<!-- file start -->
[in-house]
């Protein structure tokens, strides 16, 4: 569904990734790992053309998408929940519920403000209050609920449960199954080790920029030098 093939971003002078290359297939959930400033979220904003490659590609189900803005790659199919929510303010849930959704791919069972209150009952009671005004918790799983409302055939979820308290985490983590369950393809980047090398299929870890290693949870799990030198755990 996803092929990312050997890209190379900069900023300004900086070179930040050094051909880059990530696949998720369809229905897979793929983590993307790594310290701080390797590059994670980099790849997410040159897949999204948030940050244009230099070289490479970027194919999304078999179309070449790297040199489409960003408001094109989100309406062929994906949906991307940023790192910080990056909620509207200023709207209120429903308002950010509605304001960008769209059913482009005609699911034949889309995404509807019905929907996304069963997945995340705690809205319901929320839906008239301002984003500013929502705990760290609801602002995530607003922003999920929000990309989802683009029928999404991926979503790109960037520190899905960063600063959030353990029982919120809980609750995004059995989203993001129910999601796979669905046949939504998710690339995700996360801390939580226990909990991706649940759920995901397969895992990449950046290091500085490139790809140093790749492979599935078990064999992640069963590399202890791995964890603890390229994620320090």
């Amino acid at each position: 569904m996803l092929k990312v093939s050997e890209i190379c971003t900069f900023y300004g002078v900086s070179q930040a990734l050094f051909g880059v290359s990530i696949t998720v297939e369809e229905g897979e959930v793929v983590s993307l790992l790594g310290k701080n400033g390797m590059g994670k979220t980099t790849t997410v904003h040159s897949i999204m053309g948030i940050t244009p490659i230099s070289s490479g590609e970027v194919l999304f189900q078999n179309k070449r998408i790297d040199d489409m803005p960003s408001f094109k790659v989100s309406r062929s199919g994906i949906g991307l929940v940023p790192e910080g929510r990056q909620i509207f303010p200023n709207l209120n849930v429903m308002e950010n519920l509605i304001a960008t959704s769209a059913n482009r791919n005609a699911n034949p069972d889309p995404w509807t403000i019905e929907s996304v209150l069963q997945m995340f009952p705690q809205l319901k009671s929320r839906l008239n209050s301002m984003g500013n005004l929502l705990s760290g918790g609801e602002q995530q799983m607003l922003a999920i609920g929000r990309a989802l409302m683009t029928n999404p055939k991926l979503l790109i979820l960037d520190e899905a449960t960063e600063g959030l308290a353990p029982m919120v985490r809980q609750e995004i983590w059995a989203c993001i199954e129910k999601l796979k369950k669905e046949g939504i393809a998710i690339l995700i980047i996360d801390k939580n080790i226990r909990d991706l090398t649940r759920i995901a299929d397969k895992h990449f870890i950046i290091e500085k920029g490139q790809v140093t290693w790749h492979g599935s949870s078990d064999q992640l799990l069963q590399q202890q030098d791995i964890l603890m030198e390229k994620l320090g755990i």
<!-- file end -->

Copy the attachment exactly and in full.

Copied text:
[in-house]
């Protein structure tokens, strides 16, 4: 569904990734790992053309998408929940519920403000209050609920449960199954080790920029030098 093939971003002078290359297939959930400033979220904003490659590609189900803005790659199919929510303010849930959704791919069972209150009952009671005004918790799983409302055939979820308290985490983590369950393809980047090398299929870890290693949870799990030198755990 996803092929990312050997890209190379900069900023300004900086070179930040050094051909880059990530696949998720369809229905897979793929983590993307790594310290701080390797590059994670980099790849997410040159897949999204948030940050244009230099070289490479970027194919999304078999179309070449790297040199489409960003408001094109989100309406062929994906949906991307940023790192910080990056909620509207200023709207209120429903308002950010509605304001960008769209059913482009005609699911034949889309995404509807019905929907996304069963997945995340705690809205319901929320839906008239301002984003500013929502705990760290609801602002995530607003922003999920929000990309989802683009029928999404991926979503790109960037520190899905960063600063959030353990029982919120809980609750995004059995989203993001129910999601796979669905046949939504998710690339995700996360801390939580226990909990991706649940759920995901397969895992990449950046290091500085490139790809140093790749492979599935078990064999992640069963590399202890791995964890603890390229994620320090």
């Amino acid at each position: 569904m996803l092929k990312v093939s050997e890209i190379c971003t900069f900023y300004g002078v900086s070179q930040a990734l050094f051909g880059v290359s990530i696949t998720v297939e369809e229905g897979e959930v793929v983590s993307l790992l790594g310290k701080n400033g390797m590059g994670k979220t980099t790849t997410v904003h040159s897949i999204m053309g948030i940050t244009p490659i230099s070289s490479g590609e970027v194919l999304f189900q078999n179309k070449r998408i790297d040199d489409m803005p960003s408001f094109k790659v989100s309406r062929s199919g994906i949906g991307l929940v940023p790192e910080g929510r990056q909620i509207f303010p200023n709207l209120n849930v429903m308002e950010n519920l509605i304001a960008t959704s769209a059913n482009r791919n005609a699911n034949p069972d889309p995404w509807t403000i019905e929907s996304v209150l069963q997945m995340f009952p705690q809205l319901k009671s929320r839906l008239n209050s301002m984003g500013n005004l929502l705990s760290g918790g609801e602002q995530q799983m607003l922003a999920i609920g929000r990309a989802l409302m683009t029928n999404p055939k991926l979503l790109i979820l960037d520190e899905a449960t960063e600063g959030l308290a353990p029982m919120v985490r809980q609750e995004i983590w059995a989203c993001i199954e129910k999601l796979k369950k669905e046949g939504i393809a998710i690339l995700i980047i996360d801390k939580n080790i226990r909990d991706l090398t649940r759920i995901a299929d397969k895992h990449f870890i950046i290091e500085k920029g490139q790809v140093t290693w790749h492979g599935s949870s078990d064999q992640l799990l069963q590399q202890q030098d791995i964890l603890m030198e390229k994620l320090g755990i």